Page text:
New York, August 21
Influenza infection could more accurately predict if an individual would develop symptoms than current methods which primarily rely on antibody levels, according to a study.
The study found certain immune cells were associated with increased protection, while other immune cells were associated with increased susceptibility to developing symptoms after catching the virus.
“We’ve been struggling for decades, if not centuries, with why some people get sick with infections and some don’t,” said Richard Webby, from St. Jude Children’s Research Hospital’s Department of Host-Microbe Interactions.
“This is one of the best attempts to try and figure that out for influenza. We were able to measure many different immune parameters from a single blood draw and correlate them with protection from, or susceptibility to, infection symptoms.”
In the study, published in the journal Nature Immunology, the researchers found that having a more functionally diverse set of immune cells was correlated with increased protection from flu symptoms.
The group identified these cells by comparing the immune cells present in the blood of patients who had symptoms from flu infection to those who were asymptomatic or uninfected.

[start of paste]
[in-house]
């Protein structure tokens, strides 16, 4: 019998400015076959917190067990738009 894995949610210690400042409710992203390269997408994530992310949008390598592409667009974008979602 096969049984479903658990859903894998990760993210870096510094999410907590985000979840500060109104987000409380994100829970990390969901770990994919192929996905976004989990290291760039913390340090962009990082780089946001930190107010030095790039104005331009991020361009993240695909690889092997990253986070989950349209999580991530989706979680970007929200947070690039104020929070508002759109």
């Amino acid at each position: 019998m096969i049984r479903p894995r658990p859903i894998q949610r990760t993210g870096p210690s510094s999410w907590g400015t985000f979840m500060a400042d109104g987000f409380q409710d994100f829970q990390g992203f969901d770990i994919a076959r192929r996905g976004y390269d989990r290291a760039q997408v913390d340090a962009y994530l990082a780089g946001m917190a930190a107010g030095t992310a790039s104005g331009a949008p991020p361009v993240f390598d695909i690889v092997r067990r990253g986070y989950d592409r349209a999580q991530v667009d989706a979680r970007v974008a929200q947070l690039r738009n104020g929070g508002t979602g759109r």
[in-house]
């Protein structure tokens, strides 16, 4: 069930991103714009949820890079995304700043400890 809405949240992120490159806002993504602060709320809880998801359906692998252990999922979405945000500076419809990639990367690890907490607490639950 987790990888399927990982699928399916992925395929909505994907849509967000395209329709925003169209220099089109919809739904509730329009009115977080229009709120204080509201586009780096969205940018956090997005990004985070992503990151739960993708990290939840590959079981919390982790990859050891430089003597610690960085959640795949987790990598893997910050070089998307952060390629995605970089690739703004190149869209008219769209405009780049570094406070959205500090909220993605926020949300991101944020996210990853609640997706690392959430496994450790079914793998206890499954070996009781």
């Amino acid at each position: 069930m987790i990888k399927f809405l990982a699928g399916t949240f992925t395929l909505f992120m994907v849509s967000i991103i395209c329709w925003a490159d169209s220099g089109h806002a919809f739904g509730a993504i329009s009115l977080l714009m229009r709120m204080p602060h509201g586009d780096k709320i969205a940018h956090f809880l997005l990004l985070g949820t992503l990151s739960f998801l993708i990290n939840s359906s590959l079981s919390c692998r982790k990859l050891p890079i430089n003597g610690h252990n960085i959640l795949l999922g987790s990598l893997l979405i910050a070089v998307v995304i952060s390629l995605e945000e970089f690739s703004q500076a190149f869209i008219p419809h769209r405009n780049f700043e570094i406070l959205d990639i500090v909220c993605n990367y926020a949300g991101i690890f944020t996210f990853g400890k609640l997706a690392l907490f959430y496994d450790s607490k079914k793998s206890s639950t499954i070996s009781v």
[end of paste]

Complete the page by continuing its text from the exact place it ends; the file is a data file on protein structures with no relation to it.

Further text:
The blood samples, taken up to six months before that flu season, showed very different sets of immune cells in the two groups.
Those without symptoms not only had a more functionally diverse set of immune cells but those cells were also associated with an influenza-specific long-term response, sometimes called the memory response.
Patients with symptoms tended to have a more similar set of inflammatory immune cells, which are more likely to be involved in a nonspecific, functionally narrow and short-term response.
Further, the study showed that those vaccinated for the flu generally had increased protective anti-flu immune cells, improving their chance of avoiding symptoms.
Those rarer individuals who were unvaccinated and avoided symptoms seemed to have a set of immune cells that mimicked the functions of the protective cells in the vaccinated population.
This may explain why some people are less affected by the flu, even when unvaccinated, than others, but it still suggests vaccination creates the best chance of avoiding symptoms.
One way to encourage this vaccine uptake is to determine the inherent risk in staying unvaccinated accurately.
“Our results reemphasize that vaccination prevents influenza symptoms, and now we can point to the increased levels of those immune cells correlated with that protection,” said Paul Thomas from St. Jude Department of Immunology
“Get your annual flu vaccine.”